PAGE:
'Not everyone has a bell on a bicycle,' courtesy issues on Suir Blueway around Tipperary







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Concerns have been expressed over the lack of “courtesy” being shown on the Suir Blueway around Clonmel.

Cllr Michael Murphy (FG) raised the issue at the June meeting of Clonmel Borough District.

He said: “It was really, really busy during the Covid-19 period and it is a real success story. It is an evolving amenity.”

The Suir Blueway is a 53km kayaking and canoe trail from Cahir to Carrick-on-Suir and a 21km walking and cycling trail from Clonmel to Carrick-on-Suir (or vice versa) along the beautiful River Suir.

Cllr Murphy advised council officials that it is “quite dangerous” walking on it with cyclists and other users when there is busy traffic on the amenity.

He said he uses the Blueway regularly and has witnessed issues around “courtesy” on the walkway.

He witnessed some people’s behaviour and said: “I don’t know did they come from a different country and they use a different side of the road. Not everybody has a bell on a bicycle.”

He then asked for clearer guidance for users. “There is a lot of signage but do we need more signage?” he added at the meeting.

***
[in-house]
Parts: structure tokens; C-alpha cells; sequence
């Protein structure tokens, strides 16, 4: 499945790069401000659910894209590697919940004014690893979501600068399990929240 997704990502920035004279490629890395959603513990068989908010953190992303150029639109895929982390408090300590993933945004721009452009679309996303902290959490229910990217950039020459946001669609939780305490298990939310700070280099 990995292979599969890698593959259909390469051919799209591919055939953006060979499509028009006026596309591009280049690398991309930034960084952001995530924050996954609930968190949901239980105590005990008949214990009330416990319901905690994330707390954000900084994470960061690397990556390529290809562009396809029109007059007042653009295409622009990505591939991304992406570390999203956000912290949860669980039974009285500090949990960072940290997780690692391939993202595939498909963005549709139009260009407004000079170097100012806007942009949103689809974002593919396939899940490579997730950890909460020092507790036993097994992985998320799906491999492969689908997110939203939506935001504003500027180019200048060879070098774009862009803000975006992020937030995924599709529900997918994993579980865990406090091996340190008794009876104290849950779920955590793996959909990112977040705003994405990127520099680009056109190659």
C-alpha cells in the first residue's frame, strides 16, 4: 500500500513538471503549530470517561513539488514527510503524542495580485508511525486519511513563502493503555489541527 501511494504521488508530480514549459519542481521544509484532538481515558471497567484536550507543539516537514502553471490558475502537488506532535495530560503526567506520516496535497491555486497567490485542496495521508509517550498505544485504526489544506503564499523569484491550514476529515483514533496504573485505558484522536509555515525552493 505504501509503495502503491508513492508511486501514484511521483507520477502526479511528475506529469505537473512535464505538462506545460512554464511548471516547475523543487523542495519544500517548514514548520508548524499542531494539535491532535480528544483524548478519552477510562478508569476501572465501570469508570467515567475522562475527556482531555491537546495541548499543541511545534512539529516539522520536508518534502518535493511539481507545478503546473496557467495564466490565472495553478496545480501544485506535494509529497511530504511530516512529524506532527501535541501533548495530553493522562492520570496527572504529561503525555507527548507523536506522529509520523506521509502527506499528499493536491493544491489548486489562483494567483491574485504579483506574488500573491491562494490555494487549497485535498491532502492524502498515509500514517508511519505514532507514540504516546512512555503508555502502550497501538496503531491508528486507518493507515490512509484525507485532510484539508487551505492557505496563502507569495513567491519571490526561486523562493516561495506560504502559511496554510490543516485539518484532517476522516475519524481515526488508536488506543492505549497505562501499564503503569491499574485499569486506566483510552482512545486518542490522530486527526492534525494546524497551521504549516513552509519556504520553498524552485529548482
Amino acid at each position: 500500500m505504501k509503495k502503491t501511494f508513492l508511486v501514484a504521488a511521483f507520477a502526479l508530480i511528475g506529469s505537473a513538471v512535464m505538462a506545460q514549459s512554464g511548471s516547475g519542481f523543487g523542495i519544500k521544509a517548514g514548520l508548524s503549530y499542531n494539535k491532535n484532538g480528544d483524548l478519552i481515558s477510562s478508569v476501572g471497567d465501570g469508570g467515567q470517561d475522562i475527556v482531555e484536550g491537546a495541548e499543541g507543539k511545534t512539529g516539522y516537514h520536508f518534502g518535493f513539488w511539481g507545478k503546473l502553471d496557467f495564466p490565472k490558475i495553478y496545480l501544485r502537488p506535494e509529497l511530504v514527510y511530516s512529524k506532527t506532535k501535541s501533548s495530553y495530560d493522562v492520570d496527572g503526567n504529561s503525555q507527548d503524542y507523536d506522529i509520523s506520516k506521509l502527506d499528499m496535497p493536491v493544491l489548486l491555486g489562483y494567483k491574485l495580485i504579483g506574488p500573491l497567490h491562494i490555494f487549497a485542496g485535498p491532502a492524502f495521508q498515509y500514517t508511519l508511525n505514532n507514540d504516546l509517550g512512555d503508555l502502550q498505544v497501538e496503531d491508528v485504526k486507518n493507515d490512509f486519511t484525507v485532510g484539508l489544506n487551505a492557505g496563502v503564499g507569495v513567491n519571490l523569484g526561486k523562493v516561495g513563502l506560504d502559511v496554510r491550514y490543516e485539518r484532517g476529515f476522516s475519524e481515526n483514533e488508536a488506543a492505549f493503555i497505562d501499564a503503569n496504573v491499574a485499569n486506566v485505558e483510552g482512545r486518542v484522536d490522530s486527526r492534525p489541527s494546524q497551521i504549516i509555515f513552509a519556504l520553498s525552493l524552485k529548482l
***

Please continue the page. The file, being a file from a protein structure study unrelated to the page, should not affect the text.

“There are so many access points and some elderly people have been intimidated by certain individuals who won’t move out of the way.

“I want to see can we come up with some sort of a solution.”

Cllr Siobhán Ambrose also raised the issue and identified an area on the Blueway where there is a sign for cyclists to dismount and some are not doing so.

“It’s at a specific point where it gets narrow. There are lots of concerned cocooners who are nearly in on top of the river trying to avoid them. The sign is very small,” she added.

Cllr Niall P. Dennehy (IND) said on Greenways there is a protocol that users “walk on the left and pass on the right.”
He called for a protocol of some sort on the Blueway but warned that sometimes “intimidation comes into it”.

A council official said the local authority would have a look at the issues but “can only do so much in terms of signage”.

It is meant to be a “shared space,” he added, but admitted that there are “pinchpoints” they can have a look at.

The Blueway was opened to the general public in May of last year and it has become a hugely popular attraction in south Tipperary for tourists and local residents.